10. Hello everyone! This is my second third challenge as a Ranger, I bailed on the first second because turns out writing a doctoral dissertation is really time consuming. Now I return to resume my quest to be an awesome Viking, but with a more specific goal in mind: In January I'm going to Guatemala to backpack through the jungle! It's going to be exactly like this. Exactly. So there is no way that I am going to become Arnold, ever (not in my genetics as a lady-type person) but I'm going to need some Strength and Endurance to get through my jungle trek. Especially if I run into a Predator. Quest the First - Endurance Endurance is not built up overnight, it is made by consistency and perseverance. As I am a triathlete I'm going to stick with cycling and running. I actually have a race on September 21 so the first week of this challenge is going to be pretty mellow, but to fulfill this quest I'm going to Run or Cycle 3x/week. Quest the Second - Strength I'm not sure yet how heavy my pack is going to be, but I do know that even a light pack feels heavy if you carry it all day. So I am going to do Strength training 3x/week. I am probably going to get a gym membership at 24-hr fitness, since that's where a couple of friends have memberships, but I will count any at-home bodyweight training as long as it's at least 30 minutes. Quest the Third - Fuel up Right My very first challenge, I challenged myself not to get delivery food, for I have a weakness for delivery food. In the jungle I will not be seeing any friendly people with boxes of pizza. So Restaurant/Delivery food max 3x/week. I'm not giving up Taco Tuesday because it is the best lunch when I have to teach morning and afternoon labs, and then I get two other times. This is pass/fail per week but I'm going to be a little more forgiving on this IF it is an outing with friends that's spontaneous, like I don't want to stay home because I already had my restaurant food that week, but then that will carry over to the next week, so I can "pass" going out 4 times in a week if the next week I only go out twice. The point is to make food myself at home! Quest for Life - Get a Job This is less related to the trip, but trips cost money! I am currently working part-time, which means my other part-time job needs to be finding a permanent (ish? Post-docs can be like one year) full-time position. I want this job to start in January, after I get back from my trip, which gives me basically three months to find it. This quest means 30 minutes every weekday of job searching/resume building. I mean ideally I'll do more than that, but there's the bare minimum. I didn't do an RPG thing last time, so I think I'm going to go back and edit my signature to start doing that. Here's my grading system for this challenge: First: 16-18 runs/rides = A, +5 STA13-15 runs/rides = B, +4 STA10-12 runs/rides = C, +3 STA7-9 runs/rides = D, +2 STA6 runs/rides = you tried? +1 STA<6 runs/rides = F +0 STASecond: 16-18 lift = A, +5 STR13-15 lift = B, +4 STR10-12 lift = C, +3 STR7-9 lift = D, +2 STR6 lift = you tried? +1 STR<6 lift = F +0 STRThird: Pass six weeks = A, +2 CONPass 4-5 weeks = C, +1 CONPass 3 or less weeks = F, +0 CONLife: Pass six weeks = A, +3 WISPass 4-5 weeks = B, +2 WISPass 3 weeks = D, +1 WISPass <3 weeks = F, +0 WISEXCEPTION: Finding a job = automatic A+! And that's my third challenge! Hopefully this time I'll manage to...
  11. Does anyone have any experience or tips for coordinating weekend camping adventures? Or how to make the most of a 2 to 3 day adventure time limit? Coordinating work schedules for bf and me (and possibly our friends) is hard but we both like doing fun outdoorsy things and want to make the most of the nicer weather when we can. Specific request for Jersey rebels - what are your favorite campsites? Preferably ones that don't ban alcohol (bf's request)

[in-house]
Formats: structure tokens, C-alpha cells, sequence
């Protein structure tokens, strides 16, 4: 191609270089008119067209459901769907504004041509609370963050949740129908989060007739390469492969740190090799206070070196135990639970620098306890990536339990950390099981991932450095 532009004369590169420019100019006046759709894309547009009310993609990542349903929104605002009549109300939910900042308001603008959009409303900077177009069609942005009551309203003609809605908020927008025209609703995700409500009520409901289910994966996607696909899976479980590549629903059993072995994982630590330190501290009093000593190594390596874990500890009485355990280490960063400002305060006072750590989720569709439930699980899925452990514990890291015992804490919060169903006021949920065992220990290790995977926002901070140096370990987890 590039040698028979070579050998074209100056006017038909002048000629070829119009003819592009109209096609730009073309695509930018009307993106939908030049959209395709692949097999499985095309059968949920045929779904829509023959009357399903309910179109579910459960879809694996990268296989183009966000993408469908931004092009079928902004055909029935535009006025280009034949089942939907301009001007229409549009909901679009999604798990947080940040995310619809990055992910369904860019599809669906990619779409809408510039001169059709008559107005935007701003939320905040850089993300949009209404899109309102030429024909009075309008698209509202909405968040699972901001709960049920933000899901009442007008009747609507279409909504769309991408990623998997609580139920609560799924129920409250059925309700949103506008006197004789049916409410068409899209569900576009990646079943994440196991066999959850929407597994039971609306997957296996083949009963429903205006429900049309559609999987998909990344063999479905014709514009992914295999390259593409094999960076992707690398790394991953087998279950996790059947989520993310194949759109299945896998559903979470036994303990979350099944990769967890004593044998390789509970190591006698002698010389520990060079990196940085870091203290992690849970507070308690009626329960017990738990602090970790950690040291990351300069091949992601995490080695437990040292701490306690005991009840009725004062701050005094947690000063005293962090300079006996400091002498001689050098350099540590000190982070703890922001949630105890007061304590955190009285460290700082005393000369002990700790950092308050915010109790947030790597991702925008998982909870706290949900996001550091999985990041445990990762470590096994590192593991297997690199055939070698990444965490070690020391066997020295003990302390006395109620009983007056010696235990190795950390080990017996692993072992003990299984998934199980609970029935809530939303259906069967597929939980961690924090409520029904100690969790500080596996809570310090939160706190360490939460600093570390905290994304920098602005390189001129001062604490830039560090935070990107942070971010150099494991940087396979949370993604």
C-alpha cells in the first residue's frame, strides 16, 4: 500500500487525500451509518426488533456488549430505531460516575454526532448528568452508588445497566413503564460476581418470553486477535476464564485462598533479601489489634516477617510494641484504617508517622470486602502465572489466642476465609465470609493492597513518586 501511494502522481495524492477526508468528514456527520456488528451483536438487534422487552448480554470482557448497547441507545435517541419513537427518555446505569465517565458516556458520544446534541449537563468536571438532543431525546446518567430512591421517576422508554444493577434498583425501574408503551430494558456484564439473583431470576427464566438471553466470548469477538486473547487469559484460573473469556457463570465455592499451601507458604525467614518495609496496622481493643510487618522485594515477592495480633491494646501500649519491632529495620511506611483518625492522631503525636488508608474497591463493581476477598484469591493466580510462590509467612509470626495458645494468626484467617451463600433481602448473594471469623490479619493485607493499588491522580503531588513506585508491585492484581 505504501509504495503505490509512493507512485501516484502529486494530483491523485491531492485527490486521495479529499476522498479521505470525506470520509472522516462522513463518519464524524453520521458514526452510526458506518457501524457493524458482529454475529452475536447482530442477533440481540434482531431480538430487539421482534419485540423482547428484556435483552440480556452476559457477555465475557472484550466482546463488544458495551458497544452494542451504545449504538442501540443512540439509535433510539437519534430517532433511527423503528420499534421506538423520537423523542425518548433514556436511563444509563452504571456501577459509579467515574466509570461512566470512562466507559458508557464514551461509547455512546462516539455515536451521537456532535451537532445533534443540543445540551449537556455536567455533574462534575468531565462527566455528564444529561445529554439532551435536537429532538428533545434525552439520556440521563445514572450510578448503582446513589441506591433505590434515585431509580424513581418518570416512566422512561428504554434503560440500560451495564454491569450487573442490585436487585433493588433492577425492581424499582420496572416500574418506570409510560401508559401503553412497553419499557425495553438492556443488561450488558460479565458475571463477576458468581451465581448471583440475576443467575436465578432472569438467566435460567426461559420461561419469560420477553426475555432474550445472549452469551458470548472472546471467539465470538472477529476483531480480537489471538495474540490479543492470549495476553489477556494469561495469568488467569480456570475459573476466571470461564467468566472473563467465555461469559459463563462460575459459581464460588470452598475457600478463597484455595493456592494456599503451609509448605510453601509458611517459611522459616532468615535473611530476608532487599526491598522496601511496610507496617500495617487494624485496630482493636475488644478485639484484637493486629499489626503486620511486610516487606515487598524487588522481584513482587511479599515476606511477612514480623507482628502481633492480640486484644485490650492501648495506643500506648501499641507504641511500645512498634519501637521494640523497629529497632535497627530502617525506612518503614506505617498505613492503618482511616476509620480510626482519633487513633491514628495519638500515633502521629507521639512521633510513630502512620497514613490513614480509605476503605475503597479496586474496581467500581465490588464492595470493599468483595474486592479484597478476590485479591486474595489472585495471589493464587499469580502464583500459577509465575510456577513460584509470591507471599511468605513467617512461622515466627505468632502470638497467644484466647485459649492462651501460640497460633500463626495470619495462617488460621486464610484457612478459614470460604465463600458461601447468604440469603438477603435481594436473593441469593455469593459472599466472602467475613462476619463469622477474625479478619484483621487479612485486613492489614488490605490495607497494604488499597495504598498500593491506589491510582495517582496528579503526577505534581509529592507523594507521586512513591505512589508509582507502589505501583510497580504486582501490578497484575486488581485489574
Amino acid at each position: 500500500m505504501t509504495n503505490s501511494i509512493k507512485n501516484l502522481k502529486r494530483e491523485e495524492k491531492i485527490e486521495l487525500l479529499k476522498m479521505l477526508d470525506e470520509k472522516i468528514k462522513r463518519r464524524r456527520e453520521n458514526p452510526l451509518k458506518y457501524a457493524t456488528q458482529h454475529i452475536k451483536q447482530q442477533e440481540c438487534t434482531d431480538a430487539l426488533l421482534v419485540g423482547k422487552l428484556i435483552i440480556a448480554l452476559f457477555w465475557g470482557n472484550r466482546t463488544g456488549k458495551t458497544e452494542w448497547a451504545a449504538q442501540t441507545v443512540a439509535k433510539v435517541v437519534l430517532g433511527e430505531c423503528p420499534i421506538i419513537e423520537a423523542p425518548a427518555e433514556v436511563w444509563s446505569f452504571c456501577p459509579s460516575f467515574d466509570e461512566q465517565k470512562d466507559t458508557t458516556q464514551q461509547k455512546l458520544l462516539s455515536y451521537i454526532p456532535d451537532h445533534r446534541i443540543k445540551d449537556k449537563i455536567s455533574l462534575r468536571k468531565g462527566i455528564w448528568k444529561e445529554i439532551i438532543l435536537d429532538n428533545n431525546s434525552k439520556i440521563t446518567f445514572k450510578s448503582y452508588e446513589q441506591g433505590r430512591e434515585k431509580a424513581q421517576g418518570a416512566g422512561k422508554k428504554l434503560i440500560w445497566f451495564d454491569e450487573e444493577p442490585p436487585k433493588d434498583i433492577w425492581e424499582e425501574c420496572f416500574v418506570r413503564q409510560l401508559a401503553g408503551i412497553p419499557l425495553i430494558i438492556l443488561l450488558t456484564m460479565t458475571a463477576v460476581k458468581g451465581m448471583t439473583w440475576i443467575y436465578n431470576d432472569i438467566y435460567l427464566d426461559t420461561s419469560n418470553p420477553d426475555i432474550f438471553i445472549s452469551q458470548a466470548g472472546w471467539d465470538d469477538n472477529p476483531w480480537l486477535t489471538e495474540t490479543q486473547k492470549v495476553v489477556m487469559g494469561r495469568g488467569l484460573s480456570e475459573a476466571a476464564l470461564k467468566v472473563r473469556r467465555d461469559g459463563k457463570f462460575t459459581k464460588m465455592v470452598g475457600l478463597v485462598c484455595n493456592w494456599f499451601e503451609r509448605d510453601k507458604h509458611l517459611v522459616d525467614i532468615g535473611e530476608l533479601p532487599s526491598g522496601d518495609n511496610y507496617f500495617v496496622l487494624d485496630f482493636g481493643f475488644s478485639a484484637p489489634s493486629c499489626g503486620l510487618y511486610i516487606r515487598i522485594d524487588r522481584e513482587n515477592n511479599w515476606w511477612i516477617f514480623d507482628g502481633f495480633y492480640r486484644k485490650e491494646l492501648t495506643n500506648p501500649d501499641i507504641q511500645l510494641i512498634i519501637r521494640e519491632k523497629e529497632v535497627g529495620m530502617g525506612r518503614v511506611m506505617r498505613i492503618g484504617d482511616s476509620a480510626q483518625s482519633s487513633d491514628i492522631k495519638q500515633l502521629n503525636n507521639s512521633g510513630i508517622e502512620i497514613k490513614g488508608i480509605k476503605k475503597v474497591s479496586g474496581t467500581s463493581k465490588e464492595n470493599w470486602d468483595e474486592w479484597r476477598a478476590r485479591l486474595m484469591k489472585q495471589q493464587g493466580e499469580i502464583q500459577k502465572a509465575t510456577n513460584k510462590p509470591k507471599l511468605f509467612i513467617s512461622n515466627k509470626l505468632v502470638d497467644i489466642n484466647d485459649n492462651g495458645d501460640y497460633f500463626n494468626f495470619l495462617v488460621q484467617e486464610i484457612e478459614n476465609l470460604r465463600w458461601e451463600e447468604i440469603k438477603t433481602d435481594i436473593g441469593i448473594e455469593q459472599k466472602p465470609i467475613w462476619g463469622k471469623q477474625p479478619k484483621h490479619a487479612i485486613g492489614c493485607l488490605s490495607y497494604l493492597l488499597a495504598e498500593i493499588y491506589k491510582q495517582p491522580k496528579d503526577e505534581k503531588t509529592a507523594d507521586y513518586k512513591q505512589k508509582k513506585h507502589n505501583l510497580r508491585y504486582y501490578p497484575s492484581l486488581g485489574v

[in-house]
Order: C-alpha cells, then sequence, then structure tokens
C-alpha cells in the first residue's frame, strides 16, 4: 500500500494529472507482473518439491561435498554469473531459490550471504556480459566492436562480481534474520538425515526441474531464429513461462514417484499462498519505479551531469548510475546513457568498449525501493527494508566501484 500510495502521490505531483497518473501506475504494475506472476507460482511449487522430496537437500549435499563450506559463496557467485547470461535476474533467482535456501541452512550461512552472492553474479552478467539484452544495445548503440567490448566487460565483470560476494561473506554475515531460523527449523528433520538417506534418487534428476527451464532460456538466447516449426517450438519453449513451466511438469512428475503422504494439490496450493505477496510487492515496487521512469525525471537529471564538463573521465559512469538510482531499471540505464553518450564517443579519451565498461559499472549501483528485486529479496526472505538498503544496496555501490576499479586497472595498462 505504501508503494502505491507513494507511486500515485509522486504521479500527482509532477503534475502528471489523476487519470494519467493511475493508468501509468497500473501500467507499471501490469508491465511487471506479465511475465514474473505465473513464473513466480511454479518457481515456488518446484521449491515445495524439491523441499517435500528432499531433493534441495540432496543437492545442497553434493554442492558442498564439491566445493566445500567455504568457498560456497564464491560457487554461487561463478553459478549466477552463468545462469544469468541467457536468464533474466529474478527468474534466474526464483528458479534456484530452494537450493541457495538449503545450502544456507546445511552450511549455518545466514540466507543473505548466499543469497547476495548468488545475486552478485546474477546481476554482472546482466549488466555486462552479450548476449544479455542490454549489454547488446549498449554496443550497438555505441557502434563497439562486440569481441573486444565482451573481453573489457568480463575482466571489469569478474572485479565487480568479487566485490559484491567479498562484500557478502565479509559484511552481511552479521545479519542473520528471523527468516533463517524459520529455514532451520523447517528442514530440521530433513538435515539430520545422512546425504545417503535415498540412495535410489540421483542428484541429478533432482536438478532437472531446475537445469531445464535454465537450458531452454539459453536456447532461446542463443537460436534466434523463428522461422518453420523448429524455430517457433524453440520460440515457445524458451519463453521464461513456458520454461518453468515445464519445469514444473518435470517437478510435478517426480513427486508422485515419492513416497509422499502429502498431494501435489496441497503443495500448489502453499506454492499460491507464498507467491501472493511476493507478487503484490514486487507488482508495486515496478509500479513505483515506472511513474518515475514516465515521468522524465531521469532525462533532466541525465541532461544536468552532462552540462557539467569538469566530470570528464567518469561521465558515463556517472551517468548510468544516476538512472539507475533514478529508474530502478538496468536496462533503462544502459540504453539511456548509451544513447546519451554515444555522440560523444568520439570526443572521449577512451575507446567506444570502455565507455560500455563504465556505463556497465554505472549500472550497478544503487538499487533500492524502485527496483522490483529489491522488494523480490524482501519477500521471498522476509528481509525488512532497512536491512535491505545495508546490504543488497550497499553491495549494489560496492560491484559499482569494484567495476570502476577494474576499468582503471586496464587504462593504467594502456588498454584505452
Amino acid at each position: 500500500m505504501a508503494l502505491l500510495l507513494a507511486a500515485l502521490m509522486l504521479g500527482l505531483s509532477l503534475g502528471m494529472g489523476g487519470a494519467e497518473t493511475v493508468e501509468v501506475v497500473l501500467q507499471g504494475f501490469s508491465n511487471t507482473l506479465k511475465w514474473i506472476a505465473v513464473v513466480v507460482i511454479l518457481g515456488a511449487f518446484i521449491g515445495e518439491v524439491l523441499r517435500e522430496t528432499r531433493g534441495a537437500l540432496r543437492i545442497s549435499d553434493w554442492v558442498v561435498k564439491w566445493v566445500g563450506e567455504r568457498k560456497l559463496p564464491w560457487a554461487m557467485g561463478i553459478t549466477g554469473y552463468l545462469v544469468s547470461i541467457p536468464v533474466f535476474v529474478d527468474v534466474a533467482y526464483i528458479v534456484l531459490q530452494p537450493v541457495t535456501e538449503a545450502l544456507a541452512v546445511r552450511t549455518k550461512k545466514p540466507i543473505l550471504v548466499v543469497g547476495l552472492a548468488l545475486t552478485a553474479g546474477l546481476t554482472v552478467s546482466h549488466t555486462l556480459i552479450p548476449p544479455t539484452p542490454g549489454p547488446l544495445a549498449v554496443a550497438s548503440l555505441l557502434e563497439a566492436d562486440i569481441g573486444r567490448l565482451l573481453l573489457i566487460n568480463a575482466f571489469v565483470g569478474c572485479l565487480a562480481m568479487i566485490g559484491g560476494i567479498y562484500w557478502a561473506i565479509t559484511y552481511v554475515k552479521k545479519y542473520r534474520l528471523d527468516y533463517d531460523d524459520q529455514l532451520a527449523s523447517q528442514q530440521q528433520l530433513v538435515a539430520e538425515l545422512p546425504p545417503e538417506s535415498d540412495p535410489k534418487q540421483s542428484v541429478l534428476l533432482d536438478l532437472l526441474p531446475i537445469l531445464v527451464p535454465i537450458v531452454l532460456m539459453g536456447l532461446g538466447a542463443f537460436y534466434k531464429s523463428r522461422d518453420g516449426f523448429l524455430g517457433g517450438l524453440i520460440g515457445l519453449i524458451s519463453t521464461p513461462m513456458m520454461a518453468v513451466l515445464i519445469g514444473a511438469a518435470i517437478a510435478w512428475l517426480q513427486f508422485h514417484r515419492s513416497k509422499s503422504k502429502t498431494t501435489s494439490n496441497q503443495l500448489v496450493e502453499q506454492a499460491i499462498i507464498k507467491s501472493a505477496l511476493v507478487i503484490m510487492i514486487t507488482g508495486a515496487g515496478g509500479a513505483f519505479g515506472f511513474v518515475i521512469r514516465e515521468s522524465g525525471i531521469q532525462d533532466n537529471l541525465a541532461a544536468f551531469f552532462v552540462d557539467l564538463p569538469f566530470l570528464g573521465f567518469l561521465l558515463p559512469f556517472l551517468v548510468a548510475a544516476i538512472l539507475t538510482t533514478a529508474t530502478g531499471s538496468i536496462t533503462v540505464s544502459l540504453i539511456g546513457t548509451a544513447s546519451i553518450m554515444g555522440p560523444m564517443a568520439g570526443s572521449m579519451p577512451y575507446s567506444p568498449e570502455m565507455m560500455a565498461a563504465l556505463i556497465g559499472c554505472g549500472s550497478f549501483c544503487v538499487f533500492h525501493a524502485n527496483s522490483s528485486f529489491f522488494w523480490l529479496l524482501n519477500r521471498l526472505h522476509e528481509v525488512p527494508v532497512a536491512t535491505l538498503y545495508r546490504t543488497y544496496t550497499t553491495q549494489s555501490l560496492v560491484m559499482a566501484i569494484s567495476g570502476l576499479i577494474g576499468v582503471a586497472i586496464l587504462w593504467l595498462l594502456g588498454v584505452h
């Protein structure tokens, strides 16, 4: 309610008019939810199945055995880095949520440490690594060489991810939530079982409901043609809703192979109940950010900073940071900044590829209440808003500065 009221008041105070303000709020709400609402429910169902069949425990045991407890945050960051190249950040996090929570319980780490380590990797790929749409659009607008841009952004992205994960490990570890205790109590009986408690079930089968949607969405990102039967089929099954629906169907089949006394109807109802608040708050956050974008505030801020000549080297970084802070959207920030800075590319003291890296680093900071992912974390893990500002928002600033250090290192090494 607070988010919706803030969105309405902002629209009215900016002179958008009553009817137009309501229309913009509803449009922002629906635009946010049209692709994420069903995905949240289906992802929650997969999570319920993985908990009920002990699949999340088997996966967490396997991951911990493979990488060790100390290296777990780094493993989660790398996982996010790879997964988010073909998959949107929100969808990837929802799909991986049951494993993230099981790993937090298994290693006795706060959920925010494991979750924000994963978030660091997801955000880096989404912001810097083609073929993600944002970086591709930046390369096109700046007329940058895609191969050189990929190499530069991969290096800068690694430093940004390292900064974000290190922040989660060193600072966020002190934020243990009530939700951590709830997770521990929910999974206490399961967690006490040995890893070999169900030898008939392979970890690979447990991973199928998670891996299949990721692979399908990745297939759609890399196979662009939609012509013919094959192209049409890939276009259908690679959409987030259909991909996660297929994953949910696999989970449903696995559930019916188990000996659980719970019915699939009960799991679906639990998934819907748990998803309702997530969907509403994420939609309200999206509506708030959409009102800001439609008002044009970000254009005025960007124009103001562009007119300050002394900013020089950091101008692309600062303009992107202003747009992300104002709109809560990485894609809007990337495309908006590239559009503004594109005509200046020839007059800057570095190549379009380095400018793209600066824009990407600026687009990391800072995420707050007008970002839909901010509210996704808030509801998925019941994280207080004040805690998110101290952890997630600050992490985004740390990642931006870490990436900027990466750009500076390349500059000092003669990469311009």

12. Good Day! For as long as I can remember I have been a gamer girl, it started with sitting on my parents living room floor playing Asteroids on my Atari. Yeah you read that right...Atari. My all time favorite series is Final Fantasy and my favorite game within the series is VII, I still own a PS2 just so I can dust it off and try to beat Ruby Weapon once in awhile. So naturally I am patterning my big quest after my favorite game! And, I need to have a little fun with this since life is all way too much "serious business" right now so I am stepping into character and writing a bit of a story. Our story begins... A mild-mannered, snarky IT girl / accounting student is sitting at her desk one day when the phone rings. 'IT Support Desk this is Silly Otter'. Her old friend Cloud comes on the line "Silly Otter what are you doing answering the phones? Don't you know that the evil dragon 'Fibromyalgia' is working a spell on you and trying to keep you trapped on your chair while she is trying to destroy the Mystical Wildflowers?!?!" Silly Otter "Well of course I KNOW! But what am I supposed to do about it?" Cloud "Get your butt out of the chair, acquire the magical hiking equipment and a shiny new sword and come help us fight her off!" Silly Otter "But where do I start?" Cloud *facepalm* so loud I can hear it! "With NerdFitness of course!" Silly Otter closes her latest text book, forwards the phones to her team and is out the door to explore how the NerdFitness thing works! The Main Quest: Save the Mystical Wildflowers from the evil fire breathing dragon "Fibromyalgia"! The wildflowers are at the top of a Colorado 14'er (14,000 ft altitude for those of you not familiar with the term) at the halfway point of a 25 mile backpacking expedition carrying a 25 lb pack. This is a huge quest (right now) and will need to be completed in smaller chunks. I have a little more than 4 six-week cycles plus the holiday bonus cycle to get up that mountain! (July 2014) And I will need all of my energy at the top to defeat the dragon! Stage 1: Aquire the Backpack The backpack is always one of the first things you want on any quest to hold all the nifty stuff you find along the way. So this first six week challenge will be to work hard and acquire the backpack and the ability to carry it in the end as my prize! (I already make feeble attempts at exercising so the below goals are realistic. I can currently hike 5.5 miles carrying a 7 lb pack at 8k ft. but it really kills me for about a week!) Specific Goals: Do the Beginner Bodyweight workout at least 3 times a week. Do the 20 minute Interval Training workout at least 2 times a week. Transition back to the Paleo diet beginning with no gluten or sugar at least 5 days a week. (I was full out Paleo for over a year so this is just relearning and readjusting time.)Life Quest: Complete my next two college courses! I am actually working on my accounting degree and have 4 courses left to complete before the end of March 2014. :-) Motivation: Every day I live with the pain and frustration of Fibromyalgia. I LOVE hiking and being active but I have allowed Fibro to slow me down and it is time for that to STOP! I want to be a Ranger class kind of gal! That field of wildflowers is a real thing and this past summer I got photos, next summer I want to see it with my own eyes! Tonight I will post my starting measurements and maybe a photo (I am camera shy so no promises) because I need to see the physical transformation. Thanks for reading!